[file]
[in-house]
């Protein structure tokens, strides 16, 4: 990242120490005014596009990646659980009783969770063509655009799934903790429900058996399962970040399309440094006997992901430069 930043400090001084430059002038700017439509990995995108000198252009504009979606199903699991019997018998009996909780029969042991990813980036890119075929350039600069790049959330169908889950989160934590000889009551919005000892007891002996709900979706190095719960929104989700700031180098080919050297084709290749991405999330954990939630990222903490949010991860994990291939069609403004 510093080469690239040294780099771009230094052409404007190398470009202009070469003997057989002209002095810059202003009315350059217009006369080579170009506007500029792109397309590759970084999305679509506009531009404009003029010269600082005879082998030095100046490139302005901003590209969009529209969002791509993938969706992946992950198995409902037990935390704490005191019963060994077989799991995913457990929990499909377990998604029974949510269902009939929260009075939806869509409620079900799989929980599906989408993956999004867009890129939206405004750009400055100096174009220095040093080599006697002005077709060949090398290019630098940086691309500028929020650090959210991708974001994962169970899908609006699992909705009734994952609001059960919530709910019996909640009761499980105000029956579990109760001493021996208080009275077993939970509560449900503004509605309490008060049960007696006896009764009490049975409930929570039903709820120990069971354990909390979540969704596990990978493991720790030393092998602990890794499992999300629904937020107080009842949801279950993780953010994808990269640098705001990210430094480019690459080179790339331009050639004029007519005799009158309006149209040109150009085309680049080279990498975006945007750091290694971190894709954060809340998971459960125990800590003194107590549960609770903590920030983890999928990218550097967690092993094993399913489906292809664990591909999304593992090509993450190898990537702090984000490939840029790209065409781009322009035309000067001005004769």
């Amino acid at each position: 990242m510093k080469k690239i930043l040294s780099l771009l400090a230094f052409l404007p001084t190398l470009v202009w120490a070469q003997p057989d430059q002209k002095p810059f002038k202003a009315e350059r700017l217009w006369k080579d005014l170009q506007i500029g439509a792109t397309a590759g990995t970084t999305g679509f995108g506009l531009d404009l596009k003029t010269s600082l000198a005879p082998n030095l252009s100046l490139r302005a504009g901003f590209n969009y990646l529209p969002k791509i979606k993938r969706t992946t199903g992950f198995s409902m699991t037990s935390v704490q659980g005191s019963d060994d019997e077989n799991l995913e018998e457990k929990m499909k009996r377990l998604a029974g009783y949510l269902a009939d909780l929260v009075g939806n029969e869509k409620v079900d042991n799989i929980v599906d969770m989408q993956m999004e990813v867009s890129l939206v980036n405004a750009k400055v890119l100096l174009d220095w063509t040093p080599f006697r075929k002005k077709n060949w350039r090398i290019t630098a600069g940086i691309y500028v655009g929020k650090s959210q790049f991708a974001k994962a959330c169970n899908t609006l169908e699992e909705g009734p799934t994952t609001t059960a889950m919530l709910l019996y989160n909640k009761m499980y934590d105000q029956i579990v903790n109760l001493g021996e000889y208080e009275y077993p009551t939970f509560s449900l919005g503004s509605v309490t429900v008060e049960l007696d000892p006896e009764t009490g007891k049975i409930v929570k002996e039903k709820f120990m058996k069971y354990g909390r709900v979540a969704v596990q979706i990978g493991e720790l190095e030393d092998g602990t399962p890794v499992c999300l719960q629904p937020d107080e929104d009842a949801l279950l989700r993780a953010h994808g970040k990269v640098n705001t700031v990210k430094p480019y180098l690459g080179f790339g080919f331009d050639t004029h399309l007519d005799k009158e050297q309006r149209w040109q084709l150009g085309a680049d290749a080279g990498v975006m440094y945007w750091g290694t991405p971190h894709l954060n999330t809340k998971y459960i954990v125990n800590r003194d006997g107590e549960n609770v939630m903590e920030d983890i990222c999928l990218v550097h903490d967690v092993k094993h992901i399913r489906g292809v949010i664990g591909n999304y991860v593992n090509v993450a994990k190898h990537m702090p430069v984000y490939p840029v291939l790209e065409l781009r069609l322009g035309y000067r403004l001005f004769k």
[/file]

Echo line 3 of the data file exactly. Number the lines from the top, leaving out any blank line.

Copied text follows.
């Amino acid at each position: 990242m510093k080469k690239i930043l040294s780099l771009l400090a230094f052409l404007p001084t190398l470009v202009w120490a070469q003997p057989d430059q002209k002095p810059f002038k202003a009315e350059r700017l217009w006369k080579d005014l170009q506007i500029g439509a792109t397309a590759g990995t970084t999305g679509f995108g506009l531009d404009l596009k003029t010269s600082l000198a005879p082998n030095l252009s100046l490139r302005a504009g901003f590209n969009y990646l529209p969002k791509i979606k993938r969706t992946t199903g992950f198995s409902m699991t037990s935390v704490q659980g005191s019963d060994d019997e077989n799991l995913e018998e457990k929990m499909k009996r377990l998604a029974g009783y949510l269902a009939d909780l929260v009075g939806n029969e869509k409620v079900d042991n799989i929980v599906d969770m989408q993956m999004e990813v867009s890129l939206v980036n405004a750009k400055v890119l100096l174009d220095w063509t040093p080599f006697r075929k002005k077709n060949w350039r090398i290019t630098a600069g940086i691309y500028v655009g929020k650090s959210q790049f991708a974001k994962a959330c169970n899908t609006l169908e699992e909705g009734p799934t994952t609001t059960a889950m919530l709910l019996y989160n909640k009761m499980y934590d105000q029956i579990v903790n109760l001493g021996e000889y208080e009275y077993p009551t939970f509560s449900l919005g503004s509605v309490t429900v008060e049960l007696d000892p006896e009764t009490g007891k049975i409930v929570k002996e039903k709820f120990m058996k069971y354990g909390r709900v979540a969704v596990q979706i990978g493991e720790l190095e030393d092998g602990t399962p890794v499992c999300l719960q629904p937020d107080e929104d009842a949801l279950l989700r993780a953010h994808g970040k990269v640098n705001t700031v990210k430094p480019y180098l690459g080179f790339g080919f331009d050639t004029h399309l007519d005799k009158e050297q309006r149209w040109q084709l150009g085309a680049d290749a080279g990498v975006m440094y945007w750091g290694t991405p971190h894709l954060n999330t809340k998971y459960i954990v125990n800590r003194d006997g107590e549960n609770v939630m903590e920030d983890i990222c999928l990218v550097h903490d967690v092993k094993h992901i399913r489906g292809v949010i664990g591909n999304y991860v593992n090509v993450a994990k190898h990537m702090p430069v984000y490939p840029v291939l790209e065409l781009r069609l322009g035309y000067r403004l001005f004769k």